Brushes, bucket, and water are cleaned once a week.
 

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I submerge the bristles and just a few millimetres of the ferrules. I spin them out before use, or whack the ferrule on the toe of my boot, if I forget the spinner.

Brushes, bucket, and water are cleaned once a week.
I do the boot whack sometimes, but mostly just the old hand spin. This includes when I pre-wet a brush before it goes in paint. I do have an actual mechanical spinner, but mostly only use it on the rare occasion that I clean a nap.
 

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I had a Wooster rep give me a Miami when they were re-introduced. (Wooster Miami) Black nylon. IDK the chemistry or why "black" nylon matters, but it cuts great and the easiest cleaning brush I've ever had. I though Chinex were great for easy clean up when I first got one. These black nylons - even easier.
I don't know if it is the reason they choose it, but adding the black colorant to the resin makes the nylon UV resistant. Place a "natural" nylon cable tie and a black cable tie in the bright sun for a couple of weeks and check on them. The natural will probably crack when bent; the black will not. I am struggling to imagine why UV resistance would be important on a paint brush though, so that might not be a factor.
 

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I don't know if it is the reason they choose it, but adding the black colorant to the resin makes the nylon UV resistant. Place a "natural" nylon cable tie and a black cable tie in the bright sun for a couple of weeks and check on them. The natural will probably crack when bent; the black will not. I am struggling to imagine why UV resistance would be important on a paint brush though, so that might not be a factor.
Interesting. Never knew that. Note to self on cable ties...
 

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I don't know if it is the reason they choose it, but adding the black colorant to the resin makes the nylon UV resistant. Place a "natural" nylon cable tie and a black cable tie in the bright sun for a couple of weeks and check on them. The natural will probably crack when bent; the black will not. I am struggling to imagine why UV resistance would be important on a paint brush though, so that might not be a factor.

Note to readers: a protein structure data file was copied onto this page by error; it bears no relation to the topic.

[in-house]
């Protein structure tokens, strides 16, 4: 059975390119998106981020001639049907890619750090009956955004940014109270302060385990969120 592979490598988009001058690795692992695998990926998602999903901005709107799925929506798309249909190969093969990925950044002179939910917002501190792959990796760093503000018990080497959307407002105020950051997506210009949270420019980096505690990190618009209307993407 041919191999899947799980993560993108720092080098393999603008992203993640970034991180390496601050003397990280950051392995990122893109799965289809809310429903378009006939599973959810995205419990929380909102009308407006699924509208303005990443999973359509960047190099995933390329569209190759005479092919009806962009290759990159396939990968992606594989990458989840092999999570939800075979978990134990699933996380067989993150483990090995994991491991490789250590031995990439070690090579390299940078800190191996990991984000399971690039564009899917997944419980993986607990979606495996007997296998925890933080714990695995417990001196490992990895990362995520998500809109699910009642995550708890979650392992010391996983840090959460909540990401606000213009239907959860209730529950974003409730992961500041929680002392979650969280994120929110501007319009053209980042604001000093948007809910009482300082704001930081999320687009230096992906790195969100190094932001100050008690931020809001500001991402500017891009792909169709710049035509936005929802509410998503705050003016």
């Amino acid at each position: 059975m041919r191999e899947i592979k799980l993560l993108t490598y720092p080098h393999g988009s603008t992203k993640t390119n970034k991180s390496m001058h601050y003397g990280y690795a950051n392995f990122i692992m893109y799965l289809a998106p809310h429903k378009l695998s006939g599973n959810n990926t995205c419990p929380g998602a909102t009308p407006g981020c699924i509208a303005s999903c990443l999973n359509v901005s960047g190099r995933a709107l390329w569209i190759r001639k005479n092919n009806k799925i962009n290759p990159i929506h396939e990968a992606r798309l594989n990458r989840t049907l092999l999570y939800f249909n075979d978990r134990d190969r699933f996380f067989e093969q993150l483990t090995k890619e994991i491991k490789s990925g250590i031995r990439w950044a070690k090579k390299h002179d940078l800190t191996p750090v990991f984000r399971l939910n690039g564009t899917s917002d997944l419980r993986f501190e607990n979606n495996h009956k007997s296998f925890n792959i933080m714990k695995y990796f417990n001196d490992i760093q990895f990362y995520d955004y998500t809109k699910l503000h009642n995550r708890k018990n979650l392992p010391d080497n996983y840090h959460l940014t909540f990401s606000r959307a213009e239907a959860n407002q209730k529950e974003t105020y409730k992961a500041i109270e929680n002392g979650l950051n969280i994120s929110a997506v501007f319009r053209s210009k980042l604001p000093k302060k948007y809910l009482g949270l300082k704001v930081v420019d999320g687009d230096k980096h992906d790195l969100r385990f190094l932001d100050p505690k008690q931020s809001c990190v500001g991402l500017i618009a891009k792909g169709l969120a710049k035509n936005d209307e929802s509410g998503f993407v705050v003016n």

Black Nylon is the "original synthetic filament" introduced during WWII.
From what I have read, the black nylon gets "soft" in excessive heat and sunlight (and also excessive moisture- meaning after using in paint for several hours).
 

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After years of using Purdy (yes I know) I want to give something else a try. Searched around a bit last year and came across Corona but didn’t feel like ordering online at the time. Just found out a local store literally 2 minutes from me carries Corona now so I want to finally try one out. End goal is to ditch Purdy. I still like some of their brushes but the quality control has just gone down hill.

Corona
Instead of guessing which one to buy first I figured I’d ask people who have actually used them for advice. I wanna pick up a 2.5” angled sash to start and go from there. This will be specifically for interior latex painting only. In the future I will try other models but right now I am looking for something stiff enough to cut nice lines on the wall but one that can also be used for baseboard/trim without worrying too much about brush marks. With that said I am guessing I want something in the middle of the firmness scale? Other than that I just want it to clean EASY and hold it’s shape nice over time.

Wooster
I also see Wooster mentioned a lot here but the only local store I have that carries them is Home Depot. I’d be open to trying one of them based on what people from here recommend. I was searching around a lot and some people say HD Wooster are different from Wooster you can get elsewhere. Is there a “good” Wooster that HD carries and if so which one?
I personally would not bother with a Wooster unless you don't clean your brushes. I would start with a 2.5" Vegas or Excalibur (I would buy both and see what you end up liking). Wooster's DuPont brushes tips are not finished well enough, whereas Corona really goes the extra mile. Also Wooster's are flat at the top, whereas Corona dome their brushes (sort of like a chisel shape). Excalibur will clean as easy as you can possibly clean a brush since its Chinex, and will last an eternity, but you probably will get slightly nicer finish with the Vegas.